I love working for my boss, Linda says with genuine conviction.
After a short pause, she sheepishly adds: Except for this. Brian loves to float ideas by us. We will discuss these ideas for several months. Brian always makes us feel like our input really matters. But after a few months it becomes clear that Brian’s mind had been made up all along.
And we have just wasted 3 months debating something that wasn’t negotiable.
Linda is no Junior staff member. She’s a VP of Operations with 240 employees in her portfolio. Linda thinks tactically. She thinks strategically. She has a lot on her plate, and she does NOT like to waste her time.
I just conducted a 360 feedback process for Reinaldo, a Senior Human Resources executive. Reinaldo is personable. Smart. A creative thinker. The folks in the Business Unit he supports enjoy working with Reinaldo. Except for this one little habit of his that showed up in the feedback, again and again.
Reinaldo wants our input on everything. We spend a lot of time in meetings giving input. Sometimes I want Reinaldo to just say ‘Look, this is what we’re doing. Decision made. Let’s make it work.’ Let’s get on with it already.
Teamwork means never having to take all the blame yourself.”Anonymous
Linda and Reinaldo mean well. They long to be collaborative leaders. They have been well-schooled in modern management thinking. Too well, perhaps. And they apply this collaborative thinking in a not entirely helpful way.
Peter Drucker is a revered modern business and management guru. His work on management by objectives, the notion of self-control and the impact and importance of knowledge workers has shaped many of the practices in modern American corporations, including the notion of how we work in teams.
The leaders who work most effectively, it seems to me, Drucker famously stated, never say “I.” And that’s not because they have trained themselves not to say “I.” They don’t think “I.” They think “we.” They understand their job to be to make the team function.”
Think of this as a foundational quote for modern collaborative teamwork. And please think of the two examples I mentioned earlier as examples of this collaborative thinking gone awry.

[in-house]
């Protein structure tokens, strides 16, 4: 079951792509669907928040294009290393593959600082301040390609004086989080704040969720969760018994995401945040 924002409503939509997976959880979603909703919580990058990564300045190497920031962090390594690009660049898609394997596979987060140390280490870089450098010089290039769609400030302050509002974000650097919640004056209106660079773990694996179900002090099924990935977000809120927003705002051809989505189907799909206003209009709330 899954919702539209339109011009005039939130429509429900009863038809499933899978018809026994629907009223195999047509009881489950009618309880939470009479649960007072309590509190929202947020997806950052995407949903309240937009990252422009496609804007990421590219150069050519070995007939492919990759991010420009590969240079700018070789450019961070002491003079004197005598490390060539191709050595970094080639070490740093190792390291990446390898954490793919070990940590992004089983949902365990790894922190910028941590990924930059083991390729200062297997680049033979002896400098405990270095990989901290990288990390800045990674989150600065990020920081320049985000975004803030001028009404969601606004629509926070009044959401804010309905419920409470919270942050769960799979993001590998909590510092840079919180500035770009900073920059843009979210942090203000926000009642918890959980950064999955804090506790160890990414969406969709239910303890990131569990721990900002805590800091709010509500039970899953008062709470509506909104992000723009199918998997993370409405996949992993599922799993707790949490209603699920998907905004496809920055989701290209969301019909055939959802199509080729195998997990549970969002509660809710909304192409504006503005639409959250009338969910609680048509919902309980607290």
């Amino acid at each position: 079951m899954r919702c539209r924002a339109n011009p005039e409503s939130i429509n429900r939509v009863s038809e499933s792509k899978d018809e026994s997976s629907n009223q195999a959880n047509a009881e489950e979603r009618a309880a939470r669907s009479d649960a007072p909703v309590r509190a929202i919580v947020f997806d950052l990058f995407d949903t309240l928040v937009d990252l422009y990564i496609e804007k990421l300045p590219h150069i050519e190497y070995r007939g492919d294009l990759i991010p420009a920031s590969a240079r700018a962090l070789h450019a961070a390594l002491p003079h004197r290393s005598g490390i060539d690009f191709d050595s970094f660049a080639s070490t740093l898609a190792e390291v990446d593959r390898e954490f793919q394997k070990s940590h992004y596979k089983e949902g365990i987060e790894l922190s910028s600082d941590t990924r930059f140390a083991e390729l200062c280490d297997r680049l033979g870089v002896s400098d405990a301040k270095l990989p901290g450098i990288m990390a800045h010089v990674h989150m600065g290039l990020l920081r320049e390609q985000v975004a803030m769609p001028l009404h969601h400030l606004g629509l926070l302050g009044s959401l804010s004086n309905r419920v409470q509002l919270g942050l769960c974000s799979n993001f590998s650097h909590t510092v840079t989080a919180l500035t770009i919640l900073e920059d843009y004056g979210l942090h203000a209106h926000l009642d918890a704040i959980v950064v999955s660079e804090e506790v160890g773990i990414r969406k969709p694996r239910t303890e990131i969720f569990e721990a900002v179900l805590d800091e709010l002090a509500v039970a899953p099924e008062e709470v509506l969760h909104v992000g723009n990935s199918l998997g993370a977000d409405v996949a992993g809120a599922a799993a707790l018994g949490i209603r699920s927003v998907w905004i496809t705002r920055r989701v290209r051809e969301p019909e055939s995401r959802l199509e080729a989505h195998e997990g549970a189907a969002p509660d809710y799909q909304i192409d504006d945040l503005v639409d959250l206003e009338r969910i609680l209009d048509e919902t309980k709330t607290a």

Not every decision is negotiable. Not every initiative requires lots of flexibility. Please consider the following limits as you engage one of your teams in conversation. They will be grateful to you when you do.
You have made up your mind on Action Y or Initiative X. You’re pretty clear that this will be your course of action. When speaking with your team, don’t suddenly go wishy-washy on them. Here’s something we may want to do – what do you think? Here’s an idea John and I have been kicking around – any reactions? It might be great if we tried Action Y or Initiative X!
Plans dressed up as if they were ideas up for discussion. Open to negotiation. If a decision has been made, tell your team it has been made. If you continuously hold fake discussions where what others say will not impact a course of action, you will have an angry team on your hand. A very angry one.
If WHAT we will do has been decided, move on from there. Have the HOW conversation. How can we make sure we execute Action Y well? What are the immediate next steps that have to be taken? Who is best suited to take on task A or project B?
You know how to do this. Jump from strategy to tactics. Get granular. Entertain the possibility that folks you work with may get excited about execution. And are perhaps even relieved that a decision was made for them. It has relieved them from participating in a potential going-around-in-circles conversation. It allows them to focus on what many members on your team may like more than anything else: Generate results.
Don’t second-guess yourself with your team by questioning a decision you have already made. Own your decision – but allow your peeps to poke some holes into your thinking. Is there anything I have missed? What other factors may we wish to consider here? Are there any blind spots in our thinking?
Conduct a Force Field Analysis. It’s a wonderful old-school consulting tool. A basic T-chart where on the left side you list all the forces that favor the successful execution of a course of action, and on the right side all the forces that may hinder it. For each force that may hinder it, identify ways of removing or mitigating this force. When you conduct a Force Field Analysis, you’re not picking apart a decision that was made. No, you have fully switched into successful execution mode. And that tends to feel really good.
Instead of a belabored conversation in which you hem and haw about a decision that is no longer open for discussion, own that you have made the decision. And turn the ownership opportunity over to your team members. What will it take for YOU to fully own the execution of this decision? What, if anything, can I do to help you get to full ownership?
Full commitment to the successful execution of a plan is a wonderful thing. Foster THAT in your team.
It has been common in my work as a C-Suite Coach that while I engage with my client, the same client is in the midst of working with the venerable McKinsey Consulting Firm to figure out how to improve work processes, or the client has just received a diagnostic report from McKinsey.
I invariably chuckle. The first recommendation from McKinsey is always the same.
Make decisions faster.
I’m a big girl, Linda explains to me. Sometimes just tell me what to do, and I will be happy to get it done.
Let your team off the hook. Don’t torture them with fake open-mindedness. Don’t hold them hostage in conversations where they will not impact a decision of yours.
Own the decision that you have already made.
And move on.